An edition of Punjab qissa Dulla Bhatti by Kishan Singh Arif

His efforts may have influenced Akbar's decision to pacify Guru Arjan Dev Ji, and through Dev's influence the people of Bari Doab, by exempting the area from the requirement to provide land revenues.[10]

Death[edit]

The end for Bhatti came in 1599 when he was hanged in Lahore. Akbar had hoped to make an example of him at the public execution, expecting that he would quake with fear, but Bhatti was steadfast in his resistance to the end. Shah Hussain, a contemporary Sufi poet who wrote of him, recorded his last words as being "No honourable son of Punjab will ever sell the soil of Punjab".[13][14]

Legacy[edit]

Only fragments of the vars (medieval poetry put to music) concerning Dulla Bhatti have survived to the present day[15] and dhadi performances recounting his exploits have become less common.[16]

The memory of Bhatti as a saviour of Punjabi girls is recalled at the annual Lohri celebrations in the region to this day, although those celebrations also incorporate many other symbolic strands.[17] The song "Sundri-Mundri" is sung during the celebrations and is a tribute to him.[13] Among the significant modern literature inspired by the life is Takht-e-Lahore, a 1973 play written by Najam Hussein Syed.[18] A novel based on the life of Dulla Bhatti has been written by Baldev Singh Sadaknama.

Both Indian Film Industry and Pakistani film industry have produced films on his life – Dulla Bhatti (2016 Punjabi film) by India and the Pakistani Dulla Bhatti (1956 film).

See also[edit]

References[edit]

Notes

  1. ^ Surinder Singh's analysis of regional folklore names Bhatti's grandfather as Sandal and suggests the possibility, given the influence that he had in the region, that the area of Sandal Bar is named after him.[6]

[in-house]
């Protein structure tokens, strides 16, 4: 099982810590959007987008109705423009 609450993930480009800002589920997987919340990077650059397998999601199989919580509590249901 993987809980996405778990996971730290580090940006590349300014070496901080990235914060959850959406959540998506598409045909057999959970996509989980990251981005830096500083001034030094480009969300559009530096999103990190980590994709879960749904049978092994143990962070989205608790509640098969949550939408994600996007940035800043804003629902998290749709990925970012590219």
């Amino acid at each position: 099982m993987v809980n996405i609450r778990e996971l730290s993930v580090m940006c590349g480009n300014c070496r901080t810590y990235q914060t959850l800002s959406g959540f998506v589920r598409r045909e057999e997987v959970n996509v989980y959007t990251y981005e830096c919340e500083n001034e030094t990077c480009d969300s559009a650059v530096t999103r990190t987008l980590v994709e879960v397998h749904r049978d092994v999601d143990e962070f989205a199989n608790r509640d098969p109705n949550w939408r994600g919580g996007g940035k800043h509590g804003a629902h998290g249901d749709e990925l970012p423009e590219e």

2. ^ Social bandit is a concept devised by Eric Hobsbawm, defined as "peasant outlaws whom the lord and state regard as criminals, but who remain within peasant society, and are considered by their people as heroes, as champions."[11]

Citations

  1. ^ Surinder Singh; I. D. Gaur (2008). Popular Literature and Pre-modern Societies in South Asia. Pearson Education India. pp. 89–90. ISBN 978-81-317-1358-7.
  2. ^ Gaur (2008), pp. 27, 37, 38
  3. ^ a b c Mushtaq Soofi (13 June 2014). "Punjab Notes: Bar: forgotten glory of Punjab". Dawn (newspaper). Retrieved 4 September 2020.
  4. ^ Dayal, Ishwar (2008). Martyr as Bridegroom: A Folk Representation of Bhagat Singh. Anthem Press. p. 37. ISBN 9788190583503. Retrieved 13 January 2021. a Muslim Rajput, Dulla Bhatti, the son of local zamindar
  5. ^ Ahsan (1996), p. 120
  6. ^ Singh (2008), p. 106
  7. ^ Gaur (2008), pp. 34, 37
  8. ^ a b Gaur (2008), p. 35
  9. ^ Gaur (2008), pp. 35-36
  10. ^ a b Gaur (2008), p. 36
  11. ^ Hobsbawm (2010), p. 13.
  12. ^ Purewal (2010), p. 83
  13. ^ a b Gaur (2008), p. 37
  14. ^ Ayres (2009), p. 76
  15. ^ Singh (1997), p. 448
  16. ^ Nijhawan (2004), p. 267
  17. ^ Purewal (2010), p. 83
  18. ^ van Erven (1992), p. 174

Bibliography